This is what we ask ourselves when events like the recent crash of the German passenger plane happen. Or bombings at a marathon finish line. Or shootings at numerous schools. Or museums. Or places of worship.
We are faulty, we humans. But are we at fault? Can we help ourselves?
A pastor friend once remarked, the line between good and evil is drawn straight through every human heart. Yes, I feel this potential in me. Perhaps that’s why these atrocities hit “home.” Because I can see the possibility alive in me to do what I know I should not do, perhaps in a way that is permanently destructive. In this temptation toward evil, I must continuously choose good.
What if our mind is confused about which one is which? What if the truth is so veiled that all we see is evil and it is masquerading as good?
I am told — and the Bible says — that Jesus died to save me from my sin. That I can come near the One who is completely Good because the separation between us, the cleft of sin, has been banished. But what of my heart – the one I so very well know – that is part good and part evil? How can I turn from my own faulty choice to God’s will?
The truth is, anything that turns me away from the Absolute Good is evil for me. That turning is different for each of us, because different temptations beckon. Absent this awareness and I am the pilot. I am the bomber. I am the shooter.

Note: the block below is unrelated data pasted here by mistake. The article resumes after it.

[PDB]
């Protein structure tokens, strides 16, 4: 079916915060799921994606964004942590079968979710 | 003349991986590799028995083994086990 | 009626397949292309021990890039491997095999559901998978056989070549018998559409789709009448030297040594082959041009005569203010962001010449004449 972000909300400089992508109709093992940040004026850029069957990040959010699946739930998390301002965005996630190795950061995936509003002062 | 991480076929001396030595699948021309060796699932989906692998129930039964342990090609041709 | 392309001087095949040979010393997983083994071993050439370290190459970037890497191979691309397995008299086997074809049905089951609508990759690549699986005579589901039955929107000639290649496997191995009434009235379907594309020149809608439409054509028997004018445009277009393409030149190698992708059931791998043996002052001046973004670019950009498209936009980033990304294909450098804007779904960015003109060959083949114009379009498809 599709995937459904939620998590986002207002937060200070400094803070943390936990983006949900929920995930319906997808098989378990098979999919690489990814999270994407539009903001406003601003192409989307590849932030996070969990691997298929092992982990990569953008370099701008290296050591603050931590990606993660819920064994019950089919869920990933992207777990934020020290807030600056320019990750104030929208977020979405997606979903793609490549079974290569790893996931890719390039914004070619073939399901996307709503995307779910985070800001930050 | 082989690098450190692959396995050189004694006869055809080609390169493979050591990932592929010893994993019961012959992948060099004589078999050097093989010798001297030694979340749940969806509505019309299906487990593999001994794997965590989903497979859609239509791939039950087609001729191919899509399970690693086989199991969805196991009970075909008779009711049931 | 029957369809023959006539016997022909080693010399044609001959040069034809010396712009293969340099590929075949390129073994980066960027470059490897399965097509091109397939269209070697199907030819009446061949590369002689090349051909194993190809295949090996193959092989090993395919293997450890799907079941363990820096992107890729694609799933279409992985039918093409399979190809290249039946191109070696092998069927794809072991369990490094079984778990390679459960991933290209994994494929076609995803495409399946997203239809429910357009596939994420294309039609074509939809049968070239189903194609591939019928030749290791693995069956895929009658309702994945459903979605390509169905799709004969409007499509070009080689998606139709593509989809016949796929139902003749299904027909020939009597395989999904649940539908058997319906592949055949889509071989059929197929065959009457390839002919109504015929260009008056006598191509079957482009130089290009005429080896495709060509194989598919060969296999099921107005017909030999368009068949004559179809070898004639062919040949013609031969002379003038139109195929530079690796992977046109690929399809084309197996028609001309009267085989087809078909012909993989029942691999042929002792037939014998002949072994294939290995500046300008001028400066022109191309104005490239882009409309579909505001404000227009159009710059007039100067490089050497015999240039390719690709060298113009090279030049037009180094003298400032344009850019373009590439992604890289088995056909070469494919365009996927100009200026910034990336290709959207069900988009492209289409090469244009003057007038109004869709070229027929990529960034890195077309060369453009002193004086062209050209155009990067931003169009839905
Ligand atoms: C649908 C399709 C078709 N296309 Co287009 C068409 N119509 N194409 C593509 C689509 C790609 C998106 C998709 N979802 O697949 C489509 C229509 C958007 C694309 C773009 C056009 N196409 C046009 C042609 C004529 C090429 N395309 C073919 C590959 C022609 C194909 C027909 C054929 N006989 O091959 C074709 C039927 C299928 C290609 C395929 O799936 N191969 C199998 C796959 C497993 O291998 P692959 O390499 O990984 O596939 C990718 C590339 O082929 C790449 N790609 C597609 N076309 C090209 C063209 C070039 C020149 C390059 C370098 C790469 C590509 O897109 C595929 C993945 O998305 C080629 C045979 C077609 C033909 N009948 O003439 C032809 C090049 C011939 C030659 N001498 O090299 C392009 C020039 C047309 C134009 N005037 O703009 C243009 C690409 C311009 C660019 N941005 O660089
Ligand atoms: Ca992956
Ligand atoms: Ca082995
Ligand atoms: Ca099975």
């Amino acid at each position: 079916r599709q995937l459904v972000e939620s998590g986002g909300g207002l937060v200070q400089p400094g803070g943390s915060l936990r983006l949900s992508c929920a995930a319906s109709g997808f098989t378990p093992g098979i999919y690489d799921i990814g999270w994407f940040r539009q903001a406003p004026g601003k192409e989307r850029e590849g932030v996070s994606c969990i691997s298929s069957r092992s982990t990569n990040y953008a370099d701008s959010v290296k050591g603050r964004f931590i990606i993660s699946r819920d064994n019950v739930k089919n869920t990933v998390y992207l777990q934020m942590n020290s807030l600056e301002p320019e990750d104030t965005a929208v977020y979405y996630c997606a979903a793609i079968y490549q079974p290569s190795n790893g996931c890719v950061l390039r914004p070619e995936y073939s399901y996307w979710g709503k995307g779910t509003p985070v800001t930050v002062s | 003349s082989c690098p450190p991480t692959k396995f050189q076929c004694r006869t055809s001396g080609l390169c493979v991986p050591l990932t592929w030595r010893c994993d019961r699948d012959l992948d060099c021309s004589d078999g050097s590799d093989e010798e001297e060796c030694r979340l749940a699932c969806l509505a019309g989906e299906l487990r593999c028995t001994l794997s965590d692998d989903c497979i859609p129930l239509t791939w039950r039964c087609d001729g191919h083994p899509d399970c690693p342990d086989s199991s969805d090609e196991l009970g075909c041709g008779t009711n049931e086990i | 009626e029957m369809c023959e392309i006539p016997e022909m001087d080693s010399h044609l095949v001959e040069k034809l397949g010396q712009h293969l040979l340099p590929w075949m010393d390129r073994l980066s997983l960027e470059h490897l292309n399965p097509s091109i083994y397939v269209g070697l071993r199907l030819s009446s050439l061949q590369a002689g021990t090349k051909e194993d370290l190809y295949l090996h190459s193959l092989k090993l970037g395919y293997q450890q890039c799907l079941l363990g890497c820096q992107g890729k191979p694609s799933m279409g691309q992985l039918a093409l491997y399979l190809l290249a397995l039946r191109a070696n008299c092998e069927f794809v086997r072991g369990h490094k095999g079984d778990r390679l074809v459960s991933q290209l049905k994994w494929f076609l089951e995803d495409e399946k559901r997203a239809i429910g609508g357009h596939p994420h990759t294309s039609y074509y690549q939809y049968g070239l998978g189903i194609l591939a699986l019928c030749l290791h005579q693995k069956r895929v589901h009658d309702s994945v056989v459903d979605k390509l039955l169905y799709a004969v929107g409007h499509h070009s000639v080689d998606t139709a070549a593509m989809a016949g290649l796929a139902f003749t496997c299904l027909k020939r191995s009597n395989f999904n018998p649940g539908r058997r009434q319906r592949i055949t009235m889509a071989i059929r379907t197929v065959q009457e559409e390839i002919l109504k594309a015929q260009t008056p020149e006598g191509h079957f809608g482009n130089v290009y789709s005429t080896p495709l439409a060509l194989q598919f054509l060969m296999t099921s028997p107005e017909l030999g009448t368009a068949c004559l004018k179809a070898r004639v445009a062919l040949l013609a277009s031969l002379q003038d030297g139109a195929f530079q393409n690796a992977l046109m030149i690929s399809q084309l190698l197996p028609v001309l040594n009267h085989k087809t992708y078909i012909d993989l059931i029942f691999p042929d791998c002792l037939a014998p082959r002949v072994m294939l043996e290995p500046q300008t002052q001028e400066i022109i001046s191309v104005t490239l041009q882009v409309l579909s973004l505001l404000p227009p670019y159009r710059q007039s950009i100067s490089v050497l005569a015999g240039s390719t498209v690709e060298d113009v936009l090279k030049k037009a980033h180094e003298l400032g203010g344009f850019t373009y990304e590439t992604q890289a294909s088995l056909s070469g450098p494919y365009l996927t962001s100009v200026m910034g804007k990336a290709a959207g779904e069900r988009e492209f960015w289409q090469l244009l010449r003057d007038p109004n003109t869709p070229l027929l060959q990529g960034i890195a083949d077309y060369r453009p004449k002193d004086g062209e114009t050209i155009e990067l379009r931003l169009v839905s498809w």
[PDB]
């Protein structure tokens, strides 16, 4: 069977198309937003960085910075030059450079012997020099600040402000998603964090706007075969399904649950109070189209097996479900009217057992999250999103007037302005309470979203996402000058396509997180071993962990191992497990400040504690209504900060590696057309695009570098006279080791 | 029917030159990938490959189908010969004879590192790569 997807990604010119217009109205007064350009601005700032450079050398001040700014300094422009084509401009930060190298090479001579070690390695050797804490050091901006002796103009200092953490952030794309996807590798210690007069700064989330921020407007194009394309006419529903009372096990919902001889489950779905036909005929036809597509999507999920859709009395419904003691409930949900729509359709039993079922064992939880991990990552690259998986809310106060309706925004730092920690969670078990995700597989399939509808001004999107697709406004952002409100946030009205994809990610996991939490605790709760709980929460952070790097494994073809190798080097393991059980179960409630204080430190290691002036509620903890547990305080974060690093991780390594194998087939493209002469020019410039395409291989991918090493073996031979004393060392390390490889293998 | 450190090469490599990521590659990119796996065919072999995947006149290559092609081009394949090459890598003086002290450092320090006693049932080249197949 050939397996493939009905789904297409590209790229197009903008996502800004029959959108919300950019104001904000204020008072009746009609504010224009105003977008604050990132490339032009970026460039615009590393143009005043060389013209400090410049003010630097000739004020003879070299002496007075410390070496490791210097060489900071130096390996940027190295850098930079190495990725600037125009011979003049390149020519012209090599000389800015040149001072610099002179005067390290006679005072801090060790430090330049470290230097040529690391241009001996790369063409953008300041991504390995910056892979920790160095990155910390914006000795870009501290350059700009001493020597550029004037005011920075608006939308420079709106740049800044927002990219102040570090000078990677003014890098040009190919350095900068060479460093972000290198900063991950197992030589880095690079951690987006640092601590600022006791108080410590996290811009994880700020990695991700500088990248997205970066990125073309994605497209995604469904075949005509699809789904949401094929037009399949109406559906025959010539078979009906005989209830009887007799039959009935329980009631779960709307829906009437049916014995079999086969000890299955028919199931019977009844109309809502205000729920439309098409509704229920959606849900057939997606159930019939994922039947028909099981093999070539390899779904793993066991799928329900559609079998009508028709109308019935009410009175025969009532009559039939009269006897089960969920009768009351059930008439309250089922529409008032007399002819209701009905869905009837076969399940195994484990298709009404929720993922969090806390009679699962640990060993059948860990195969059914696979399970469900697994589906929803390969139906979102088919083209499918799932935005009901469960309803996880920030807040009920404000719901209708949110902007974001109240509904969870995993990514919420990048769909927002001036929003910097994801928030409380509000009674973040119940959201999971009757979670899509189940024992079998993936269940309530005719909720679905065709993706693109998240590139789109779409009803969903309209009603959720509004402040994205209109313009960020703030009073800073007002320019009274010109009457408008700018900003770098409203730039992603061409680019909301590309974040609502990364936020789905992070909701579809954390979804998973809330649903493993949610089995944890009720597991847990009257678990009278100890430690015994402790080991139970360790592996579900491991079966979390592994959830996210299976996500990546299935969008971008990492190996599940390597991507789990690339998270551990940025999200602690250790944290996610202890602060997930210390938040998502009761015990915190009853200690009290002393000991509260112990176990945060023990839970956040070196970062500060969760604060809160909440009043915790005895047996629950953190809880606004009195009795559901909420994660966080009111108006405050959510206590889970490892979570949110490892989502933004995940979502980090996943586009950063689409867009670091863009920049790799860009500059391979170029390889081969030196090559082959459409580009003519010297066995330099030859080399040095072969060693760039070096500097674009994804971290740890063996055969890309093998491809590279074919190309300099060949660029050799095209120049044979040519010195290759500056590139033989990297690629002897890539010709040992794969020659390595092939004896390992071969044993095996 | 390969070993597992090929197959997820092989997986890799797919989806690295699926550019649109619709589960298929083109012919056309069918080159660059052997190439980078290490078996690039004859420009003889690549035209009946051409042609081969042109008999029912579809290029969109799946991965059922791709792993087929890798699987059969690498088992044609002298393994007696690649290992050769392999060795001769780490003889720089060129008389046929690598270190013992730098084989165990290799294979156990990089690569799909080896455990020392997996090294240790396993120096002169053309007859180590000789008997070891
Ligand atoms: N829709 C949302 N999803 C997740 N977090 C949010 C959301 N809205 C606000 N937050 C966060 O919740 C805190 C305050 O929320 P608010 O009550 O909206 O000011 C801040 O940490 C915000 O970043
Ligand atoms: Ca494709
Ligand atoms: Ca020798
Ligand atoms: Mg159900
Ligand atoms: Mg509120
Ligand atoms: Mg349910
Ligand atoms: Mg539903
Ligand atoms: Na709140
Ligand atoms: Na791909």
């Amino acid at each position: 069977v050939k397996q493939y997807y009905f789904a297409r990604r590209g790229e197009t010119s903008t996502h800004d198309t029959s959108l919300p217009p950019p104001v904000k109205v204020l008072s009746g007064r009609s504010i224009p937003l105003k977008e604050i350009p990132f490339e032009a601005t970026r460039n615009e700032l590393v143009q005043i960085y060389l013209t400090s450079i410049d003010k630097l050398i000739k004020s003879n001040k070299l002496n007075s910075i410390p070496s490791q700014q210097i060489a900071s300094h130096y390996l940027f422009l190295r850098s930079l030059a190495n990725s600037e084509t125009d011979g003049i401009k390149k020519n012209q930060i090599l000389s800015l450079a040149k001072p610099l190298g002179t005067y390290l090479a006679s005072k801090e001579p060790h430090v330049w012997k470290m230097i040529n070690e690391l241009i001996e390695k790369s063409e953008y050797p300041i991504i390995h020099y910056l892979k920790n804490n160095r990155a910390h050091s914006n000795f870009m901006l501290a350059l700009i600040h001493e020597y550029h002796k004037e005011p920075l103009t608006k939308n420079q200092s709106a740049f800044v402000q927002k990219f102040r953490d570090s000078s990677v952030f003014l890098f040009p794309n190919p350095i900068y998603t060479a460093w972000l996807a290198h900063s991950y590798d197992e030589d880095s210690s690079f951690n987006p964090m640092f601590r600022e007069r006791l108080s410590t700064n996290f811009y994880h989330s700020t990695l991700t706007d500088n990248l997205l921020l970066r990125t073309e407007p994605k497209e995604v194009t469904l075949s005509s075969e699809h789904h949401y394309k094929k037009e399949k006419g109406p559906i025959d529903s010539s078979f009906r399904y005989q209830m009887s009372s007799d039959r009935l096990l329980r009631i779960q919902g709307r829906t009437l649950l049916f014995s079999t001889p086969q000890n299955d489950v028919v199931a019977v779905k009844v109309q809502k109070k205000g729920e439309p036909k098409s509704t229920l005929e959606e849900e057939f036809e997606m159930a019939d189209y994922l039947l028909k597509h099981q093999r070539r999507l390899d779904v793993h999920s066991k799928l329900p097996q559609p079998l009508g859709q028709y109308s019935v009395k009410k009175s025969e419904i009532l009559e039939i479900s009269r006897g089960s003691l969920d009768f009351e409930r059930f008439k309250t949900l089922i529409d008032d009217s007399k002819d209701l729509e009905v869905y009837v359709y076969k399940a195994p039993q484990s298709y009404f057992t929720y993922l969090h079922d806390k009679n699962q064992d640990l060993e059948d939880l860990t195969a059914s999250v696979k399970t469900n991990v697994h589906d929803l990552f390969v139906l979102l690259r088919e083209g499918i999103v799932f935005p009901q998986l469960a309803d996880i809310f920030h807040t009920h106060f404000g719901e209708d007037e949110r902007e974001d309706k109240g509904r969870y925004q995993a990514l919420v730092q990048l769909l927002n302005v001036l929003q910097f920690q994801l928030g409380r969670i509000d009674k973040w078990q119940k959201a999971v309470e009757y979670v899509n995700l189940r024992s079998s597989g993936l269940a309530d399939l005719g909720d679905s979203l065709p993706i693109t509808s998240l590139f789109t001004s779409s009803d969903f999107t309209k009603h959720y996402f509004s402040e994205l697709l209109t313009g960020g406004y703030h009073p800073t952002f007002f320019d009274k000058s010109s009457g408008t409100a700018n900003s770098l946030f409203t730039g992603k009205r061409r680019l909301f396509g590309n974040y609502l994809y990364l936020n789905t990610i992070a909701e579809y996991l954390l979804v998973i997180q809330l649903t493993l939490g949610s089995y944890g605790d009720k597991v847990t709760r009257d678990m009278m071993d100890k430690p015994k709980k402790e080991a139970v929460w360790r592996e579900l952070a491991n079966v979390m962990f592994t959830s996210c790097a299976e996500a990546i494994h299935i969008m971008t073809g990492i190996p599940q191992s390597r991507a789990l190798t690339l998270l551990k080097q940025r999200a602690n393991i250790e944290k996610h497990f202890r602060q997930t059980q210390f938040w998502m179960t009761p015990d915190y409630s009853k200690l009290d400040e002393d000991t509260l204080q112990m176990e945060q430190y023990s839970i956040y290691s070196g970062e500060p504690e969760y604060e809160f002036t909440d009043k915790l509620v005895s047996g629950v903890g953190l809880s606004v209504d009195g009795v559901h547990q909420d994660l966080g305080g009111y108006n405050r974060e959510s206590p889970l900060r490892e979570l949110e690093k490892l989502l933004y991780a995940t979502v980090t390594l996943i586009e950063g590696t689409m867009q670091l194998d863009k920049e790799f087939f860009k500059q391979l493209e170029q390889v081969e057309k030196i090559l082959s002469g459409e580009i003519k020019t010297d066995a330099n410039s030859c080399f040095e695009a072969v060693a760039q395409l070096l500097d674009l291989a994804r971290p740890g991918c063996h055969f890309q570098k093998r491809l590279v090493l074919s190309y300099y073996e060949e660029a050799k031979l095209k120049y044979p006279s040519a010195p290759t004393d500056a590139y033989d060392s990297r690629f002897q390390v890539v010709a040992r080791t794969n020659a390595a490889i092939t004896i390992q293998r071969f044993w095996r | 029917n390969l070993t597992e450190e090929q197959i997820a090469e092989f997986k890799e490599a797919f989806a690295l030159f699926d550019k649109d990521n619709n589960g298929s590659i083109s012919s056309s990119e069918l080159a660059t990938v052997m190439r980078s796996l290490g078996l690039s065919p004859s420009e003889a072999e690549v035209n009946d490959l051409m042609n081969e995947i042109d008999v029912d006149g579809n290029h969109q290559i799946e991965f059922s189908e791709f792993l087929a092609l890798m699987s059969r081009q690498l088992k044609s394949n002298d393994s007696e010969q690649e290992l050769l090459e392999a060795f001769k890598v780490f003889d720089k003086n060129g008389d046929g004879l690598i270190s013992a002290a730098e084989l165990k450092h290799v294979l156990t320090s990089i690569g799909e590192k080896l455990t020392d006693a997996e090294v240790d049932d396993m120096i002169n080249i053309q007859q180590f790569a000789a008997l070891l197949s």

While none of us alive today heard Jesus speak when He walked the earth, His death and risen life made way for the Spirit of Christ to open our ears to the divine command, “This is my Son whom I have chosen. Listen to Him!”
Lord, quiet the clamor which shouts you down and the internal chatter which drowns you out. Help me to listen closely and only to You. Amen.
There’s no more need for the narrative…they say. They, being CNN Opinion writer Douglas Rushkoff. “It’s a quaint structure that went out with the industrial age and the moon shot. We live in a state of present shock.”
In the aftermath of breaking news every moment with the Boston tragedy, all of us hanging on every pixel of our computers, I am hard-pressed to disagree. That, even as I work on my narrative, a story with a problem to be resolved which changes the main character for the better.
Books are so old fashioned, Rushkoff contends. Beginning-middle-end is just not how we live. As he cleverly puts the battle against terrorism, “We can’t stick a flag in it and call it won.”
His message: Things are no longer conquests with clear endpoints; they’re more steady state concerns. Let’s be about the dealing with the now. In real time. Don’t bother yourself with history or strategy. Victory is just not an option. He concludes, “Life goes on.”
Does this bother anyone else but me? That life is just a skating rink where I go round and round, waiting till my balance fails me and I slip and fall? I think I am worth more than that to God. And to my family, friends and neighbors. I think I am part of a much larger narrative, so large in fact that from my tiny vantage point I can’t see the way forward. Perhaps I can just see the ice oval.